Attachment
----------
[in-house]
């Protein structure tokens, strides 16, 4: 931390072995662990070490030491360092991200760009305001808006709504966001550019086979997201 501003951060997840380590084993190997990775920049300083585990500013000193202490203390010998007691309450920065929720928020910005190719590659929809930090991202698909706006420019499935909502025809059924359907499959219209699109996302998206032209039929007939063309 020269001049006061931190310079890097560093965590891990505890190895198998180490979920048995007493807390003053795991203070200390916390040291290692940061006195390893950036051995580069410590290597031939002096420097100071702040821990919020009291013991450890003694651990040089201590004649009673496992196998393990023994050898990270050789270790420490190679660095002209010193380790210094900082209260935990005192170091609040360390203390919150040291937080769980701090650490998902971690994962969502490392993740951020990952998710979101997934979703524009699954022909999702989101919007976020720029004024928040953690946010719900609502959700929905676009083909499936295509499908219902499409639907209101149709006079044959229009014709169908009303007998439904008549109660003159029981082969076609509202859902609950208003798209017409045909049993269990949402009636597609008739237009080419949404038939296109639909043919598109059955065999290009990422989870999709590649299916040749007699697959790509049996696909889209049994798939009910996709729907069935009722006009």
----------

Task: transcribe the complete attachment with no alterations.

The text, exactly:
[in-house]
């Protein structure tokens, strides 16, 4: 931390072995662990070490030491360092991200760009305001808006709504966001550019086979997201 501003951060997840380590084993190997990775920049300083585990500013000193202490203390010998007691309450920065929720928020910005190719590659929809930090991202698909706006420019499935909502025809059924359907499959219209699109996302998206032209039929007939063309 020269001049006061931190310079890097560093965590891990505890190895198998180490979920048995007493807390003053795991203070200390916390040291290692940061006195390893950036051995580069410590290597031939002096420097100071702040821990919020009291013991450890003694651990040089201590004649009673496992196998393990023994050898990270050789270790420490190679660095002209010193380790210094900082209260935990005192170091609040360390203390919150040291937080769980701090650490998902971690994962969502490392993740951020990952998710979101997934979703524009699954022909999702989101919007976020720029004024928040953690946010719900609502959700929905676009083909499936295509499908219902499409639907209101149709006079044959229009014709169908009303007998439904008549109660003159029981082969076609509202859902609950208003798209017409045909049993269990949402009636597609008739237009080419949404038939296109639909043919598109059955065999290009990422989870999709590649299916040749007699697959790509049996696909889209049994798939009910996709729907069935009722006009």